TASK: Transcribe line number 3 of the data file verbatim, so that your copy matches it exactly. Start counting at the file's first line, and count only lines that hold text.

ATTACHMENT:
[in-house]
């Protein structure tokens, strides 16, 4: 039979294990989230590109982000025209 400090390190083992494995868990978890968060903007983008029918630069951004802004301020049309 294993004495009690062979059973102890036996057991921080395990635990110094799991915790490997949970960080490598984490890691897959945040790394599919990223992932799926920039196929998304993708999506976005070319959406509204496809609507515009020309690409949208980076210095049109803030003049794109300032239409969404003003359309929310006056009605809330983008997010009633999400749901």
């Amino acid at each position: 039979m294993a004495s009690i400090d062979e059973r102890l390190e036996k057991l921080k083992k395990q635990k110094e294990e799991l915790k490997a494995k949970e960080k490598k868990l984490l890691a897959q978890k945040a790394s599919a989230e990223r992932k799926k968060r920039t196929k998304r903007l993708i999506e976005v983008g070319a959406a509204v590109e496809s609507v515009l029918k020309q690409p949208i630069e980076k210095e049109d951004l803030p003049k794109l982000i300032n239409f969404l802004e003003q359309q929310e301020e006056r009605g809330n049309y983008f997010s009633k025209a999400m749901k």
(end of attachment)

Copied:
């Amino acid at each position: 039979m294993a004495s009690i400090d062979e059973r102890l390190e036996k057991l921080k083992k395990q635990k110094e294990e799991l915790k490997a494995k949970e960080k490598k868990l984490l890691a897959q978890k945040a790394s599919a989230e990223r992932k799926k968060r920039t196929k998304r903007l993708i999506e976005v983008g070319a959406a509204v590109e496809s609507v515009l029918k020309q690409p949208i630069e980076k210095e049109d951004l803030p003049k794109l982000i300032n239409f969404l802004e003003q359309q929310e301020e006056r009605g809330n049309y983008f997010s009633k025209a999400m749901k």